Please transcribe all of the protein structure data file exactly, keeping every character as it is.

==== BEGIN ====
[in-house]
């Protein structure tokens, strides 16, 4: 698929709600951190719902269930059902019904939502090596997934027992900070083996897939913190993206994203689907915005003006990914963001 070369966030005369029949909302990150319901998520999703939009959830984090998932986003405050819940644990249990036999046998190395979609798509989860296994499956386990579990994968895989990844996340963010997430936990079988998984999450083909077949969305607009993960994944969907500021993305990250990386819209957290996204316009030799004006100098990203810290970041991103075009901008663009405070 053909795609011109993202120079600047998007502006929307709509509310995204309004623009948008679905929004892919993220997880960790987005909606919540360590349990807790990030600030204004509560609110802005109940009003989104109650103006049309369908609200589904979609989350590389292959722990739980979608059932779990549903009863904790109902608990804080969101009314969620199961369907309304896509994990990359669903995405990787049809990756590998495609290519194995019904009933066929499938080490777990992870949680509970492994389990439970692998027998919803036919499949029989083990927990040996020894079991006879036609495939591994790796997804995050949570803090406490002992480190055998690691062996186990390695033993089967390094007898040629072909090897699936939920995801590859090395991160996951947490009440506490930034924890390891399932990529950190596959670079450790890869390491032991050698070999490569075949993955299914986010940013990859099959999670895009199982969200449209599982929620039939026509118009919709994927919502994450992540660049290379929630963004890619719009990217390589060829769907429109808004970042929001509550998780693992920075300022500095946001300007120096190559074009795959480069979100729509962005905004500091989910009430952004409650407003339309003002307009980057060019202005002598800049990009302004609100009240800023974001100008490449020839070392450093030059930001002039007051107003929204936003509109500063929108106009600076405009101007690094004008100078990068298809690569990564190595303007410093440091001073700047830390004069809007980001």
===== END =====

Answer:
[in-house]
């Protein structure tokens, strides 16, 4: 698929709600951190719902269930059902019904939502090596997934027992900070083996897939913190993206994203689907915005003006990914963001 070369966030005369029949909302990150319901998520999703939009959830984090998932986003405050819940644990249990036999046998190395979609798509989860296994499956386990579990994968895989990844996340963010997430936990079988998984999450083909077949969305607009993960994944969907500021993305990250990386819209957290996204316009030799004006100098990203810290970041991103075009901008663009405070 053909795609011109993202120079600047998007502006929307709509509310995204309004623009948008679905929004892919993220997880960790987005909606919540360590349990807790990030600030204004509560609110802005109940009003989104109650103006049309369908609200589904979609989350590389292959722990739980979608059932779990549903009863904790109902608990804080969101009314969620199961369907309304896509994990990359669903995405990787049809990756590998495609290519194995019904009933066929499938080490777990992870949680509970492994389990439970692998027998919803036919499949029989083990927990040996020894079991006879036609495939591994790796997804995050949570803090406490002992480190055998690691062996186990390695033993089967390094007898040629072909090897699936939920995801590859090395991160996951947490009440506490930034924890390891399932990529950190596959670079450790890869390491032991050698070999490569075949993955299914986010940013990859099959999670895009199982969200449209599982929620039939026509118009919709994927919502994450992540660049290379929630963004890619719009990217390589060829769907429109808004970042929001509550998780693992920075300022500095946001300007120096190559074009795959480069979100729509962005905004500091989910009430952004409650407003339309003002307009980057060019202005002598800049990009302004609100009240800023974001100008490449020839070392450093030059930001002039007051107003929204936003509109500063929108106009600076405009101007690094004008100078990068298809690569990564190595303007410093440091001073700047830390004069809007980001």